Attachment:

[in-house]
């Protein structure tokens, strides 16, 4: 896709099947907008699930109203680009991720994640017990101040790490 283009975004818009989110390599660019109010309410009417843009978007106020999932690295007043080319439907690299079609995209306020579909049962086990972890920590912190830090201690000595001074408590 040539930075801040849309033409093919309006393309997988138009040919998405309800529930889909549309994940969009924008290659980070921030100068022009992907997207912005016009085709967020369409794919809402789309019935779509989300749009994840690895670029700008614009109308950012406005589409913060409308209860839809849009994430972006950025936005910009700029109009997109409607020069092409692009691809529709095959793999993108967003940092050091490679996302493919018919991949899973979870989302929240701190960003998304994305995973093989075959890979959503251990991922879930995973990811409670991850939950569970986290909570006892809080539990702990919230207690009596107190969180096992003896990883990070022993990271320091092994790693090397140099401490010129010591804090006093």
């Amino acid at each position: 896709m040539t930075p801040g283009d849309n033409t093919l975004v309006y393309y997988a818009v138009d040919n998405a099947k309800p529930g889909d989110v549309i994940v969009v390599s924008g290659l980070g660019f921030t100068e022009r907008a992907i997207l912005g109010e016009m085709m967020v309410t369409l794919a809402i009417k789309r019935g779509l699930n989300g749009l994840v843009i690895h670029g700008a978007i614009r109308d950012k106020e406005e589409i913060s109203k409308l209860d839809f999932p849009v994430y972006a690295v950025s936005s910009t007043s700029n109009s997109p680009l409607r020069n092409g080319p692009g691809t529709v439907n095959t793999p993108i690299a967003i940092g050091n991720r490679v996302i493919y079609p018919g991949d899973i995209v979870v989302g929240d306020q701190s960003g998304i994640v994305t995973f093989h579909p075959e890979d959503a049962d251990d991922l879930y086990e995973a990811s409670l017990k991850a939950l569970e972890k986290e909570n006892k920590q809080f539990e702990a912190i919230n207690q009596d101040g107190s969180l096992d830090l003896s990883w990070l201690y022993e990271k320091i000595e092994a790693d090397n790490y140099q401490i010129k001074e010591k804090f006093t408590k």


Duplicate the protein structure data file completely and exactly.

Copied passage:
[in-house]
């Protein structure tokens, strides 16, 4: 896709099947907008699930109203680009991720994640017990101040790490 283009975004818009989110390599660019109010309410009417843009978007106020999932690295007043080319439907690299079609995209306020579909049962086990972890920590912190830090201690000595001074408590 040539930075801040849309033409093919309006393309997988138009040919998405309800529930889909549309994940969009924008290659980070921030100068022009992907997207912005016009085709967020369409794919809402789309019935779509989300749009994840690895670029700008614009109308950012406005589409913060409308209860839809849009994430972006950025936005910009700029109009997109409607020069092409692009691809529709095959793999993108967003940092050091490679996302493919018919991949899973979870989302929240701190960003998304994305995973093989075959890979959503251990991922879930995973990811409670991850939950569970986290909570006892809080539990702990919230207690009596107190969180096992003896990883990070022993990271320091092994790693090397140099401490010129010591804090006093």
């Amino acid at each position: 896709m040539t930075p801040g283009d849309n033409t093919l975004v309006y393309y997988a818009v138009d040919n998405a099947k309800p529930g889909d989110v549309i994940v969009v390599s924008g290659l980070g660019f921030t100068e022009r907008a992907i997207l912005g109010e016009m085709m967020v309410t369409l794919a809402i009417k789309r019935g779509l699930n989300g749009l994840v843009i690895h670029g700008a978007i614009r109308d950012k106020e406005e589409i913060s109203k409308l209860d839809f999932p849009v994430y972006a690295v950025s936005s910009t007043s700029n109009s997109p680009l409607r020069n092409g080319p692009g691809t529709v439907n095959t793999p993108i690299a967003i940092g050091n991720r490679v996302i493919y079609p018919g991949d899973i995209v979870v989302g929240d306020q701190s960003g998304i994640v994305t995973f093989h579909p075959e890979d959503a049962d251990d991922l879930y086990e995973a990811s409670l017990k991850a939950l569970e972890k986290e909570n006892k920590q809080f539990e702990a912190i919230n207690q009596d101040g107190s969180l096992d830090l003896s990883w990070l201690y022993e990271k320091i000595e092994a790693d090397n790490y140099q401490i010129k001074e010591k804090f006093t408590k």